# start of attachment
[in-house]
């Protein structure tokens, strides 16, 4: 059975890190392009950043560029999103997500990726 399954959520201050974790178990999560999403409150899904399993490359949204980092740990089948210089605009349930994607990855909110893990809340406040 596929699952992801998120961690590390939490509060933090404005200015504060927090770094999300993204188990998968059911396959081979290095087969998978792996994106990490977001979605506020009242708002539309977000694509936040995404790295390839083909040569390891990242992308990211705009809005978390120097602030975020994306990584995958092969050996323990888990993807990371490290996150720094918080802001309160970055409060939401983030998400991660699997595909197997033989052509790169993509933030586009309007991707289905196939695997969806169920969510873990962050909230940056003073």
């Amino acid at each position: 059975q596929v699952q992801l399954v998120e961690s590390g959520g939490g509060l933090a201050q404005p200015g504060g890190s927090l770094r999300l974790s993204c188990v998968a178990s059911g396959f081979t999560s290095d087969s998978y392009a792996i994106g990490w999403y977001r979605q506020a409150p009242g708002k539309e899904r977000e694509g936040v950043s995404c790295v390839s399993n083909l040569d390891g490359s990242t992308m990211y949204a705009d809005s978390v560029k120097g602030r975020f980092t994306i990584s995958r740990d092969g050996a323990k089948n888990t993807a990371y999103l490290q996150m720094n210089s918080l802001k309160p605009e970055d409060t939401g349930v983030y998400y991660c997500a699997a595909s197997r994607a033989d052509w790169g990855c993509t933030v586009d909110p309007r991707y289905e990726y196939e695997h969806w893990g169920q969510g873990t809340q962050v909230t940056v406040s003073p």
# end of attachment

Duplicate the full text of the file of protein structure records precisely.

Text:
[in-house]
């Protein structure tokens, strides 16, 4: 059975890190392009950043560029999103997500990726 399954959520201050974790178990999560999403409150899904399993490359949204980092740990089948210089605009349930994607990855909110893990809340406040 596929699952992801998120961690590390939490509060933090404005200015504060927090770094999300993204188990998968059911396959081979290095087969998978792996994106990490977001979605506020009242708002539309977000694509936040995404790295390839083909040569390891990242992308990211705009809005978390120097602030975020994306990584995958092969050996323990888990993807990371490290996150720094918080802001309160970055409060939401983030998400991660699997595909197997033989052509790169993509933030586009309007991707289905196939695997969806169920969510873990962050909230940056003073």
């Amino acid at each position: 059975q596929v699952q992801l399954v998120e961690s590390g959520g939490g509060l933090a201050q404005p200015g504060g890190s927090l770094r999300l974790s993204c188990v998968a178990s059911g396959f081979t999560s290095d087969s998978y392009a792996i994106g990490w999403y977001r979605q506020a409150p009242g708002k539309e899904r977000e694509g936040v950043s995404c790295v390839s399993n083909l040569d390891g490359s990242t992308m990211y949204a705009d809005s978390v560029k120097g602030r975020f980092t994306i990584s995958r740990d092969g050996a323990k089948n888990t993807a990371y999103l490290q996150m720094n210089s918080l802001k309160p605009e970055d409060t939401g349930v983030y998400y991660c997500a699997a595909s197997r994607a033989d052509w790169g990855c993509t933030v586009d909110p309007r991707y289905e990726y196939e695997h969806w893990g169920q969510g873990t809340q962050v909230t940056v406040s003073p």